Float planes, or seaplanes, relied on pontoons, rather than on displacement hulls like the flying boats, for buoyancy on the water. In US usage, they were used primarily as scout-observation planes flying from capital ships — cruisers and battleships. They also found some use as small transports flying into undeveloped areas, where they could land on and take off from available water, not requiring an airstrip or aerodrome to be built. A few were used for patrols, mostly coastal patrols, where they could operate out of estuaries or near-shore lakes or rivers. Float planes were often offered in an alternate wheeled configuration for operating from fixed land bases.

It was found that a single pontoon, with outriggers near the wingtips that were primarily for stability rather than for flotation, handled better in rough water than dual pontoons. Larger planes, however, and those that could count on operating from fairly smooth water, tended toward the dual pontoons, which offered more buoyancy. German and Italian float planes were mostly dual-pontoon designs.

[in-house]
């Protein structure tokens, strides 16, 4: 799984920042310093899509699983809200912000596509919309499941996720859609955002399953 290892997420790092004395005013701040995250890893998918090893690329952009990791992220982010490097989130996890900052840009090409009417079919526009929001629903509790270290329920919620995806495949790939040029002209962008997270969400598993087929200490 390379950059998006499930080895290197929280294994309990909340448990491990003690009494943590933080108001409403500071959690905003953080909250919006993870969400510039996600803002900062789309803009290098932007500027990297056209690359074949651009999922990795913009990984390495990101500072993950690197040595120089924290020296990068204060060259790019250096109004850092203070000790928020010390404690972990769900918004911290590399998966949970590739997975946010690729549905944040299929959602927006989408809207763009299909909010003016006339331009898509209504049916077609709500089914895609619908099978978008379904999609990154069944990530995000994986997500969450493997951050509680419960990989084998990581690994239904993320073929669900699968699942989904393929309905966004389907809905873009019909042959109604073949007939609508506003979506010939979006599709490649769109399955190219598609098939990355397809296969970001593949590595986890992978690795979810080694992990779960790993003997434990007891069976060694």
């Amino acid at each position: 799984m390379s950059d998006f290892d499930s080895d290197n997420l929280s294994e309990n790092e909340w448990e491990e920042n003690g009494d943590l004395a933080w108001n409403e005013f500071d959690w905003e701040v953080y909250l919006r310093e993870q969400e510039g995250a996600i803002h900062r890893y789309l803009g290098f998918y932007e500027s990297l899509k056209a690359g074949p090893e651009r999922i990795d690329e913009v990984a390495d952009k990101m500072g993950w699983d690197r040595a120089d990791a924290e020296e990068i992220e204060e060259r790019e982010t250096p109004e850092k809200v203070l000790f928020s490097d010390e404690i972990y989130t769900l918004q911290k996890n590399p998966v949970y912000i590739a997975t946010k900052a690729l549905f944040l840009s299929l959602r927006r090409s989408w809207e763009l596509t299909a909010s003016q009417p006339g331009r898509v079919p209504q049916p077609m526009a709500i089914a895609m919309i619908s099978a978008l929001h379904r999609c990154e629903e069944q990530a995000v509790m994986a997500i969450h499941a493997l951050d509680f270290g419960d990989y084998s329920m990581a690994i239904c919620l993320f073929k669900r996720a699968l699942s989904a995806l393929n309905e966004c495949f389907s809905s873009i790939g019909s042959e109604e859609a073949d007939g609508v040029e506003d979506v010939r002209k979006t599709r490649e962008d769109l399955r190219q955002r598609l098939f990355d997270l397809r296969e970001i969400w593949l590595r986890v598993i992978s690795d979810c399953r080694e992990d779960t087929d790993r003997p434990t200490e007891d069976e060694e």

The primary American float planes were the Vought OS2U Kingfisher and the Curtiss SO3C Seagull. Both were used from capital ships and from land bases. The Curtiss SC-1 Seahawk appeared late in the war.

German Arado Ar-196, Blohm & Voss Ha-139 and Ha-140, Dornier Do-22, Focke-Wulf Fw-62, Heinkel He-59, He-114, He-115 and He-119, and the Italian Cant Z-506B torpedo plane were all dual-pontoon designs. Even some Ju-52s were fitted with dual pontoons and used in the invasion of Crete.

Japan's Aichi Jake and Yokosuka Glen were twin-float designs, while the Kawanishi Rex and the Mitsubishi Rufe and Rex were single-float designs.

Britain's Fairey Seafox and Fokker T.VIII were both twin-float designs. Sweden also had a dual-pontoon reconnaissance plane.

In addition to planes designed as float planes, a variety of other planes were experimentally fitted with floats.

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